Time Management Tips to help you survive Busy Season are like GOLD!! I wish there were 3 of me to get all my work done. Each busy season seems to grow, which is great, but we need to revamp how we handle it. If we want to grow in business, we also need to learn to grow in process and operations!
So many entrepreneurs look forward to – but dread busy season. Busy season is the time that you get the least amount of sleep, you are the most creative, and you wish there were 3 of YOU to get it all done. I liked this article because of the tips are really simple and practical. Like the first tip – Use the phone. We may think that an email is more efficient, but the follow up and the “clarification emails” do suck up time.. Read on. I have many more tips like this (some I should take my own advice!) Read on!!
Article from AccountingWEB – tips shared by executives (me, I, etc.) and Accounting WEB Staff.
TOP 10 Tips for Busy Season – Business Resolutions
Last busy season, we checked in with many of our colleagues, including leaders in the accounting profession, and asked them to share with us their favorite time-saving tips. As you get into gear this busy season, we hope you’ll find their ideas, as well as those of our staff, helpful.
Tip 1: Use the phone. You can save time by sending fewer e-mail
Tip 2: Use a time management system. Find a time management tool that works best for you and one you’ll actually use, such as a time management software program, your iPad calendar, an e-mail calendar, etc. Use the tool’s reminder feature to stay on top of scheduled appointments and meetings.
Tip 3: Create a task list. Start each workday by determining what you need to get done that day. Prioritize each task and create a list. It’s important to do this every morning so you get in the habit of prioritizing. You’ll also get a sense of accomplishment as you check things off your list.
Tip 4: Establish a routine and schedule. “Routine” and “schedule” are crucial words when it comes to time management. As much as is possible during the whirlwind tax season, establish a routine and schedule. It’s helpful to get your entire family involved and together decide what each person can do to help out.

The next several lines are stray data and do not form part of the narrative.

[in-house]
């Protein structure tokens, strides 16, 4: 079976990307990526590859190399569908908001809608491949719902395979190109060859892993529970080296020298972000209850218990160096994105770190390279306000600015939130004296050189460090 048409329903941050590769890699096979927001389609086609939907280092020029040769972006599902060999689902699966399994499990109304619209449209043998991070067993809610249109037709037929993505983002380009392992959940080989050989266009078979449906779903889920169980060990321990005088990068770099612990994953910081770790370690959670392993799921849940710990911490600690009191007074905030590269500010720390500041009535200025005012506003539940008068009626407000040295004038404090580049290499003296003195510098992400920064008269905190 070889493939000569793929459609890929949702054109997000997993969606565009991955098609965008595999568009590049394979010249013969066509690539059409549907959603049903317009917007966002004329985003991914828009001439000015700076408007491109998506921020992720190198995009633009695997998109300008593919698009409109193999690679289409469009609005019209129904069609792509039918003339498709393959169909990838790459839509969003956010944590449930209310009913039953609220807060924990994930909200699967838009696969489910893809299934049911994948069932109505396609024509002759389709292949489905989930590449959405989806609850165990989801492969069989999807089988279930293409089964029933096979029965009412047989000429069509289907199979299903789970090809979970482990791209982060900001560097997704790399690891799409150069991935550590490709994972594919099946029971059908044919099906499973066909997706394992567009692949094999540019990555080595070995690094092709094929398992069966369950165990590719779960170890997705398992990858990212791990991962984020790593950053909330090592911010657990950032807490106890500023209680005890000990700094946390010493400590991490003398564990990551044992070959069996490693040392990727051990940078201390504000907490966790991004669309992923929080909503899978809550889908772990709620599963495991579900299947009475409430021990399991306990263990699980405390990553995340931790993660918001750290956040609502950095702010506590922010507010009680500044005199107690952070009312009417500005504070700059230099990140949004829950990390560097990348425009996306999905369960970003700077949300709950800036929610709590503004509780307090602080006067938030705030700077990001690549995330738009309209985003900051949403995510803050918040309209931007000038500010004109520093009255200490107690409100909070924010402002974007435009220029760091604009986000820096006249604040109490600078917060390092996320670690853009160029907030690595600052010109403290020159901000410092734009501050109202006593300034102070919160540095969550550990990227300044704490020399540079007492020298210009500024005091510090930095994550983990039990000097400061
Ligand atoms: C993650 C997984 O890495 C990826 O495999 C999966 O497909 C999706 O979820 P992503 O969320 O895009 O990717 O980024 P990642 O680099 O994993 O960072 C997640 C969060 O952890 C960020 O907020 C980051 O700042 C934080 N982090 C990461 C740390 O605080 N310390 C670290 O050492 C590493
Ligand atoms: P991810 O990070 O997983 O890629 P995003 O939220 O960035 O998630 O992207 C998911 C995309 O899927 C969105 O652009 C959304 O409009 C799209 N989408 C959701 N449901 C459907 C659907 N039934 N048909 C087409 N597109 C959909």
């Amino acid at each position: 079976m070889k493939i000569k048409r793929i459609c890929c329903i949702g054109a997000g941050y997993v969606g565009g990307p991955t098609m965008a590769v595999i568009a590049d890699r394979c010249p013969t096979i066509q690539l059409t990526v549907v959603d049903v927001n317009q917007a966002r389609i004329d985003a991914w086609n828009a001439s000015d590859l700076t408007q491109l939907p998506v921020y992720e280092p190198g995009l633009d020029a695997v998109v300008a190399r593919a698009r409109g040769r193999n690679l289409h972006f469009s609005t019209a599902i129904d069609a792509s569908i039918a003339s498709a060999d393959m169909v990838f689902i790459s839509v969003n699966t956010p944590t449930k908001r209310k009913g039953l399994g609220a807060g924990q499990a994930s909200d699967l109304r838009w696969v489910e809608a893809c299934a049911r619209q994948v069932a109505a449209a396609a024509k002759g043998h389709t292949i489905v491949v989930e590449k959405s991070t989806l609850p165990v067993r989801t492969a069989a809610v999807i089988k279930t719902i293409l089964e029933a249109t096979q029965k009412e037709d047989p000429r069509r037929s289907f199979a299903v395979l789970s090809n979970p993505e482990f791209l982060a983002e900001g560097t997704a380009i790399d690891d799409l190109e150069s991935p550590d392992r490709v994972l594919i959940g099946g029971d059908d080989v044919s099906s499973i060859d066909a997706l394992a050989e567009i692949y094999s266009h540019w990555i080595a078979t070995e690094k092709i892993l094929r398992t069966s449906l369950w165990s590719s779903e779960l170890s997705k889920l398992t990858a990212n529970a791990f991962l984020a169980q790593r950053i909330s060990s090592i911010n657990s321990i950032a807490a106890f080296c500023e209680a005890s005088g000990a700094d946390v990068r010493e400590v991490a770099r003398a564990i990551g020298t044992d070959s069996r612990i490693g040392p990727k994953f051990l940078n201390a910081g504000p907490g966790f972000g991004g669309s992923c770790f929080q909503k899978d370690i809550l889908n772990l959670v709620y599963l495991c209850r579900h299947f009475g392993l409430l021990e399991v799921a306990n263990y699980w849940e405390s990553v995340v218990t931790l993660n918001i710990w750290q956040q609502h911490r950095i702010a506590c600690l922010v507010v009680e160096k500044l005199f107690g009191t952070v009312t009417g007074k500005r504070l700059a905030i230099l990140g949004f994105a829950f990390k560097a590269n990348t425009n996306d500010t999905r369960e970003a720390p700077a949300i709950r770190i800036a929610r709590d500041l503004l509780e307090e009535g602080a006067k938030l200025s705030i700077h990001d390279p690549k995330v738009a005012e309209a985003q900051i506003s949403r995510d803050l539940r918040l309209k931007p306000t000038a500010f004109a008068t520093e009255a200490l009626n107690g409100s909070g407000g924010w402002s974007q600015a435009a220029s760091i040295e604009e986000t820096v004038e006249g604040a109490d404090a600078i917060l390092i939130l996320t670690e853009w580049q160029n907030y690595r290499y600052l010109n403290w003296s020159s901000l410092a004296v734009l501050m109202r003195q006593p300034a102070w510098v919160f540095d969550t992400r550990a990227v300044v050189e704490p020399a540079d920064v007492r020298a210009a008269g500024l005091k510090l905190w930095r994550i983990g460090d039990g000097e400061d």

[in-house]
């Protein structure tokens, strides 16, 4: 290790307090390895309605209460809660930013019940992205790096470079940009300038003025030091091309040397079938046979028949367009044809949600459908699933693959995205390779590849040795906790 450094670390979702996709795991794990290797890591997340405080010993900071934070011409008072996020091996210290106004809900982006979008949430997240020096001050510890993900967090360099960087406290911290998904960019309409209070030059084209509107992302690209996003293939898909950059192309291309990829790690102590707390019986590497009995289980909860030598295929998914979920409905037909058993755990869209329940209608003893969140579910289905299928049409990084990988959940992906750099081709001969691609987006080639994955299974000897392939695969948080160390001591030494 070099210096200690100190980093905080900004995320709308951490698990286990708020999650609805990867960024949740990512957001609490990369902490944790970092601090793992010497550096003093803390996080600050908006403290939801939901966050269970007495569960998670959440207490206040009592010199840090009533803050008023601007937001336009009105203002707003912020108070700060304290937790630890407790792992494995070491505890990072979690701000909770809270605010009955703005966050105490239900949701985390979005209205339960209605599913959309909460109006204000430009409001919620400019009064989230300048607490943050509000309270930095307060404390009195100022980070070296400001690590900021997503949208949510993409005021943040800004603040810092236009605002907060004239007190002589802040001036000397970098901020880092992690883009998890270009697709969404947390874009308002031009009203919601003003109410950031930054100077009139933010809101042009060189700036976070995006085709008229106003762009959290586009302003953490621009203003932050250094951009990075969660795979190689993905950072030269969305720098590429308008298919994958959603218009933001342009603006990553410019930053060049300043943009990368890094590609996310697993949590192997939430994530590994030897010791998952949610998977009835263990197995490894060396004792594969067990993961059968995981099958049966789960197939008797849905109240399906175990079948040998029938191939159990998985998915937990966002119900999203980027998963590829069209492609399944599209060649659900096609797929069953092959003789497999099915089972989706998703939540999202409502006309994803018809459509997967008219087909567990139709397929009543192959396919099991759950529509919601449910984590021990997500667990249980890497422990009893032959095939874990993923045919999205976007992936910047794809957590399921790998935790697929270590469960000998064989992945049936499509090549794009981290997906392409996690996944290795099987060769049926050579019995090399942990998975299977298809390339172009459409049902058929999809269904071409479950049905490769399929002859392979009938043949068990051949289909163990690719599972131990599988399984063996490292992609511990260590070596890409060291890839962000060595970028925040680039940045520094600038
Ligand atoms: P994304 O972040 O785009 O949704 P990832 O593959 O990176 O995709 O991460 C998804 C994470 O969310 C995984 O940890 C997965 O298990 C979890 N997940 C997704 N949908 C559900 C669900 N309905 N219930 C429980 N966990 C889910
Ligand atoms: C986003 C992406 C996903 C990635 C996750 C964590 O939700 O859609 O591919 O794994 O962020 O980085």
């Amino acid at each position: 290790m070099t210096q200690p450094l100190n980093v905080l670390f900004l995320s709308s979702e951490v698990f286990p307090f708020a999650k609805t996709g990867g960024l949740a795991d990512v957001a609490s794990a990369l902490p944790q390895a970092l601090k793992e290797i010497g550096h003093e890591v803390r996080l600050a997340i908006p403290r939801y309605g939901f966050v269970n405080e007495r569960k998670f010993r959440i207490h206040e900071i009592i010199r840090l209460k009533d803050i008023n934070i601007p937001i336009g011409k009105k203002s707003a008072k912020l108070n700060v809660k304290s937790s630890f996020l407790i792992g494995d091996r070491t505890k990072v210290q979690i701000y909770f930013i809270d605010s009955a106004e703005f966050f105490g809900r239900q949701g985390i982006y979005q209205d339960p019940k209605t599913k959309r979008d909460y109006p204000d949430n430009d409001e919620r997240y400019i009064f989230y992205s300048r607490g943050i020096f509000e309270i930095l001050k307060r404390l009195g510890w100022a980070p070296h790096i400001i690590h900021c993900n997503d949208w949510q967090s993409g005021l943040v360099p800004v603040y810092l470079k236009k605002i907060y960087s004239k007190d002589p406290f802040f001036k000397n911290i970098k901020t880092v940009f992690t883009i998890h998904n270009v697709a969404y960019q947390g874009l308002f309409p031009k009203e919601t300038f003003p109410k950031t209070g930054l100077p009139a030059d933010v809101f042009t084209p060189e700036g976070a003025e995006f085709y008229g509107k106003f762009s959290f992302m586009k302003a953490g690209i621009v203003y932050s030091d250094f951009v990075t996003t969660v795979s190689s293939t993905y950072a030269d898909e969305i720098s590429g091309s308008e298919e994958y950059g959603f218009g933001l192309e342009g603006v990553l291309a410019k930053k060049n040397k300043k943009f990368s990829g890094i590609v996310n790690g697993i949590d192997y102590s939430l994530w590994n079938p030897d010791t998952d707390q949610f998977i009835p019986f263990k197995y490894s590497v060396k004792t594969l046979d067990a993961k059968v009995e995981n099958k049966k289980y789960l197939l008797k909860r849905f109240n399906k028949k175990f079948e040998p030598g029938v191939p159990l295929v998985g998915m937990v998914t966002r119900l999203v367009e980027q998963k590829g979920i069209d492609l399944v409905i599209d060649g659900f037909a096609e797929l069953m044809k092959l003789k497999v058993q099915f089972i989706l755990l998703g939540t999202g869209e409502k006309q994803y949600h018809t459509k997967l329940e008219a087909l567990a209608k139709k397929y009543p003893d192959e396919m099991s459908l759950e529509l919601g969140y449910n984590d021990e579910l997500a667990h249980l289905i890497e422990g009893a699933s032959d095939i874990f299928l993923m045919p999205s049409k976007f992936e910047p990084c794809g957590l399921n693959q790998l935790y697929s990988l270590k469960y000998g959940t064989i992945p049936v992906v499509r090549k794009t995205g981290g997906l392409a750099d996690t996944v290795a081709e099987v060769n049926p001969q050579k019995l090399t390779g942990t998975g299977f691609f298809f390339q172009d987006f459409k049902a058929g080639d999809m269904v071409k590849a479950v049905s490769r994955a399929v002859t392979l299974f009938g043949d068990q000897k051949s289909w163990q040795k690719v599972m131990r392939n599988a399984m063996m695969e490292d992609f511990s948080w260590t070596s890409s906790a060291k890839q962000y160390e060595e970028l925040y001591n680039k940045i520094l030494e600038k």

Tip 5: Put everything in one location. If you think your e-mail inbox is the one location, think again. Keeping action items in your inbox is the kiss of death because you’ll spend all day living in your inbox, reacting to things as they come in. You’ll never get anything done. If action is required, note that on your to-do list.
Tip 6: Keep a time-spent journal for a week. The first week of your time management journey, write down what you do each day. At the end of the week, use your list and look for obvious time wasters. When you see how you actually spent your time, you can identify areas in need of improvement.
Tip 7: Use Outlook Rules. Use Outlook Rules to automate tasks and categorize your e-mail. For example, if you get lots of e-mail concerning a particular topic or person, create an Outlook rule to automatically move messages concerning that topic to a specific folder. You can create rules based on who an e-mail is from, what the subject line is, or what the content of the message contains.
Tip 8: Execute meeting notes in the moment. I always try to take really good notes and act on things that come up in meetings right away. I send any necessary follow-up messages immediately after the meeting. Taking good notes helps me make sure I understand the conversation and holds others accountable to it. Any actions I can take to keep things moving forward without me having to follow up again later saves me time and energy throughout my day.
Tip 9: Get heavy reading out of the way first thing in the morning. My job requires a lot of technical reading, and as I’m easily distracted during the course of the day, I’ve developed a practice of doing that reading first thing in the morning before I go to my office.
Tip 10: Set up working sessions for larger projects. I try to block out a few two-to-three-hour “working” sessions each week where I focus on larger projects uninterrupted. By turning off Outlook and my phone, I’m able to concentrate and do a more thorough job.